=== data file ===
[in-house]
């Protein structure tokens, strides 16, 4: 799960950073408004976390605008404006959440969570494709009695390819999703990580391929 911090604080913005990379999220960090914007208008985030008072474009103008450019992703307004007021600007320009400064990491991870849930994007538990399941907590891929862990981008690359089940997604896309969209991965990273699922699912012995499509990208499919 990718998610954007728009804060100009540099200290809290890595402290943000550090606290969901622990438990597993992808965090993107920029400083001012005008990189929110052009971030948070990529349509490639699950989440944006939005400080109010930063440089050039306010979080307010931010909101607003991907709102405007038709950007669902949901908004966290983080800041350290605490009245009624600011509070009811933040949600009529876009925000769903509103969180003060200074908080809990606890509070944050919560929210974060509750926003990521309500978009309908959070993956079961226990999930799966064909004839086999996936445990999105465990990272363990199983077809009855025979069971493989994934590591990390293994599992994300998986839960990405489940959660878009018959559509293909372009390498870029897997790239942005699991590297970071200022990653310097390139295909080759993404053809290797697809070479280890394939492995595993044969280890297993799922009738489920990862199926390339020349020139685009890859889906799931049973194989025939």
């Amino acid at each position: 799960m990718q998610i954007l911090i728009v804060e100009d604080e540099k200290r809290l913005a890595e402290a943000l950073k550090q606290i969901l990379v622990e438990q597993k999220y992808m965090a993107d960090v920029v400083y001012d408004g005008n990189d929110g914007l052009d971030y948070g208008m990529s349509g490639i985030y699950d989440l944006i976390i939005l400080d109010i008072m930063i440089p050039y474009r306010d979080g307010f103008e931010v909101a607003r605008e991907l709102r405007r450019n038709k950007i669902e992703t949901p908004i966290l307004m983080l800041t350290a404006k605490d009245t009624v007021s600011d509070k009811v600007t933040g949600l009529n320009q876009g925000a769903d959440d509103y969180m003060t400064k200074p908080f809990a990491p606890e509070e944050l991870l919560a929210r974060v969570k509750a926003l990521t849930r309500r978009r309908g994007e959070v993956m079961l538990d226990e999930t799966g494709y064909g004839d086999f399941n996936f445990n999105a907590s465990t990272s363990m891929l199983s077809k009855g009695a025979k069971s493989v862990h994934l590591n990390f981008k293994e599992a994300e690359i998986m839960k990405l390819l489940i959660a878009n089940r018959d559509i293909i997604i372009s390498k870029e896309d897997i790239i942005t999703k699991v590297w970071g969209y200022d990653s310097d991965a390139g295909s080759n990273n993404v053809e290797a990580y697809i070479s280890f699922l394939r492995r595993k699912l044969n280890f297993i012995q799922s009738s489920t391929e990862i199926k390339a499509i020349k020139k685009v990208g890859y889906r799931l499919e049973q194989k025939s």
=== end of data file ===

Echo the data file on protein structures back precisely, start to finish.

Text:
[in-house]
């Protein structure tokens, strides 16, 4: 799960950073408004976390605008404006959440969570494709009695390819999703990580391929 911090604080913005990379999220960090914007208008985030008072474009103008450019992703307004007021600007320009400064990491991870849930994007538990399941907590891929862990981008690359089940997604896309969209991965990273699922699912012995499509990208499919 990718998610954007728009804060100009540099200290809290890595402290943000550090606290969901622990438990597993992808965090993107920029400083001012005008990189929110052009971030948070990529349509490639699950989440944006939005400080109010930063440089050039306010979080307010931010909101607003991907709102405007038709950007669902949901908004966290983080800041350290605490009245009624600011509070009811933040949600009529876009925000769903509103969180003060200074908080809990606890509070944050919560929210974060509750926003990521309500978009309908959070993956079961226990999930799966064909004839086999996936445990999105465990990272363990199983077809009855025979069971493989994934590591990390293994599992994300998986839960990405489940959660878009018959559509293909372009390498870029897997790239942005699991590297970071200022990653310097390139295909080759993404053809290797697809070479280890394939492995595993044969280890297993799922009738489920990862199926390339020349020139685009890859889906799931049973194989025939």
């Amino acid at each position: 799960m990718q998610i954007l911090i728009v804060e100009d604080e540099k200290r809290l913005a890595e402290a943000l950073k550090q606290i969901l990379v622990e438990q597993k999220y992808m965090a993107d960090v920029v400083y001012d408004g005008n990189d929110g914007l052009d971030y948070g208008m990529s349509g490639i985030y699950d989440l944006i976390i939005l400080d109010i008072m930063i440089p050039y474009r306010d979080g307010f103008e931010v909101a607003r605008e991907l709102r405007r450019n038709k950007i669902e992703t949901p908004i966290l307004m983080l800041t350290a404006k605490d009245t009624v007021s600011d509070k009811v600007t933040g949600l009529n320009q876009g925000a769903d959440d509103y969180m003060t400064k200074p908080f809990a990491p606890e509070e944050l991870l919560a929210r974060v969570k509750a926003l990521t849930r309500r978009r309908g994007e959070v993956m079961l538990d226990e999930t799966g494709y064909g004839d086999f399941n996936f445990n999105a907590s465990t990272s363990m891929l199983s077809k009855g009695a025979k069971s493989v862990h994934l590591n990390f981008k293994e599992a994300e690359i998986m839960k990405l390819l489940i959660a878009n089940r018959d559509i293909i997604i372009s390498k870029e896309d897997i790239i942005t999703k699991v590297w970071g969209y200022d990653s310097d991965a390139g295909s080759n990273n993404v053809e290797a990580y697809i070479s280890f699922l394939r492995r595993k699912l044969n280890f297993i012995q799922s009738s489920t391929e990862i199926k390339a499509i020349k020139k685009v990208g890859y889906r799931l499919e049973q194989k025939s």